The centre-piece for Flaherty's spending cuts seemed to be a political subsidy that gives federal political parties taxpayer monies based upon the number of votes received in the preceding election.

The Conservatives, simply, seemed more concerned with maintaining a balanced budget than addressing Canada's "technical recession."

Moreover, they looked petty for eliminating an item of expenditure that greatly benefited other political parties.

All three opposition parties responded in kind. Instead of focusing their concerns on the government's failure to deal with the recession and speaking up for Canadians affected by the deteriorating economy, they howled in outrage over the abolition of their own election subsidy.

As a consequence of being upset, the Liberals, New Democrats and Bloc Quebecois have vowed to defeat the Harper government next week in the House of Commons.

Barring some kind of compromise between now and then, the Conservative government will fall. Presumably, Harper would visit with the Governor General, Michaelle Jean, and inform her that his party did not have the confidence of the House. He then would ask her to dissolve the newly-elected House of Commons, thereby setting in motion another federal general election.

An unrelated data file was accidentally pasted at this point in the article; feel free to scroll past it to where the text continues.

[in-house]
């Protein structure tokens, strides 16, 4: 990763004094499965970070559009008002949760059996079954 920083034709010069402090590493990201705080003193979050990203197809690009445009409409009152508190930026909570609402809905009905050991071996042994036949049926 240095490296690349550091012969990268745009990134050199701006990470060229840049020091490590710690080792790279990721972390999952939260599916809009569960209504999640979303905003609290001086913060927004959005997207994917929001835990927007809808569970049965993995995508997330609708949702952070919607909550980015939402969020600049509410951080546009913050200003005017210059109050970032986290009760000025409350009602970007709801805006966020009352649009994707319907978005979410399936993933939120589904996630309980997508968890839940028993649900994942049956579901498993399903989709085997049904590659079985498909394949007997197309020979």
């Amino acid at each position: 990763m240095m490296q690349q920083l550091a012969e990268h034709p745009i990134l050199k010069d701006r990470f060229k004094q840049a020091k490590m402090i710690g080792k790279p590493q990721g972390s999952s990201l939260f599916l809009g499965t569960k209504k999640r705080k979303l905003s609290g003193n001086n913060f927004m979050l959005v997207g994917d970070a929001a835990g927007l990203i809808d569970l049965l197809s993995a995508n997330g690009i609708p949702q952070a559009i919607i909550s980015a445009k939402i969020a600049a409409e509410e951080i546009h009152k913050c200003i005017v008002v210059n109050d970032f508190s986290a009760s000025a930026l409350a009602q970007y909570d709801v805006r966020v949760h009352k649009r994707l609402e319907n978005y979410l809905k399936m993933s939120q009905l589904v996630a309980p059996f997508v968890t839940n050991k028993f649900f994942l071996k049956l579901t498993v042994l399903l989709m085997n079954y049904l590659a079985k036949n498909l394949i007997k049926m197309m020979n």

Not so fast, the opposition parties are saying. It seems that the Liberals, NDP and Bloc are having discussions amongst themselves about forming a coalition government. (Don't laugh. Yet one wonders about the reaction to such a plan by Michael Ignatieff and Bob Rae, both of whom hope to succeed dead-duck Grit leader Stéphane Dion.)

In theory, representatives from the Liberals, New Democrats and Bloc Quebecois also could visit Madame Jean. They could tell her that their coalition, unlike the Tories, had the confidence of the House. Don't dissolve parliament, they would say, let us have the opportunity to demonstrate that we can survive in the House of Commons.

Canada lived through a similar experience more than eight decades ago. In the 1925 general election, prime minister Mackenzie King's Liberals lost 17 seats from the previous contest, and returned just 99 MPs.

Arthur Meighen's Conservatives elected 116 MPs, while the Progressives had 24 seats. (Six seats went to other parties or independents.)

One might think that Meighen's Tories, which had won the greatest number of seats, would form a minority government. But King refused to step down, saying he could maintain the confidence of the House with support from the Progressives.

The Governor General, Lord Byng, was in a pickle, and the result was a constitutional crisis that lasted until a general election was held 11 months later.

Are we now experiencing something similar? It seems, to repeat words used earlier, almost unbelievable.

Will McMartin is a regular contributor to the Tyee.